MicroRNAs (miRNAs) encoded by the miR-15/16 cluster are known to act as tumor suppressors. Expression of these miRNAs inhibits cell proliferation, promotes apoptosis of cancer cells, and suppresses tumorigenicity both in vitro and in vivo. miR-15a and miR-16-1 function by targeting multiple oncogenes, including BCL2, MCL1, CCND1, and WNT3A. Down-regulation of these miRNAs has been reported in chronic lymphocytic lymphoma (CLL), pituitary adenomas, and prostate carcinoma. This review summarizes the discovery, functions, and clinical relevance of these miRNAs in cancer, particularly CLL.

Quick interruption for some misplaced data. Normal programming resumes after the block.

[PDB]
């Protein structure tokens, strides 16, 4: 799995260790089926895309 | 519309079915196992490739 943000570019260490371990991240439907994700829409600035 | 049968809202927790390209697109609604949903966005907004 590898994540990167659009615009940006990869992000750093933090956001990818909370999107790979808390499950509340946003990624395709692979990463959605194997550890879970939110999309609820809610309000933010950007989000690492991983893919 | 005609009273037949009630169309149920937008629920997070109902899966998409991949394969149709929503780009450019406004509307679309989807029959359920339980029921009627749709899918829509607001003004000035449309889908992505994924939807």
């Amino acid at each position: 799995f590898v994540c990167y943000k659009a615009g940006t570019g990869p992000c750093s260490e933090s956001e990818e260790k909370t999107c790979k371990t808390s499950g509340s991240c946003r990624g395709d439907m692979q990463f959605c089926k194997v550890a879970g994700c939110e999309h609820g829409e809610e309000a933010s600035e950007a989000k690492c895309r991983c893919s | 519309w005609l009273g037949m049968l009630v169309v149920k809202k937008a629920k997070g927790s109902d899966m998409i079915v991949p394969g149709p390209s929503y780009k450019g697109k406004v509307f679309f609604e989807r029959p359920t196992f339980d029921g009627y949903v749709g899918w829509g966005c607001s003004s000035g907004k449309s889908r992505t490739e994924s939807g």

Bibliographical noteFunding Information:
Acknowledgements. RIA is supported by a Ma’of fellowship and NIH R01DK079217 grant. GAC is supported as a Fellow by The University of Texas M. D. Anderson Research Trust, as a Fellow of The University of Texas System Regents Research Scholar, and by the Ladjevardian Regents Research Scholar Fund. Work in CMC’s laboratory is funded by the National Institutes of Health. The authors thank Virginia M Mohlere for the editing work on this manuscript.
- MiR15/16 cluster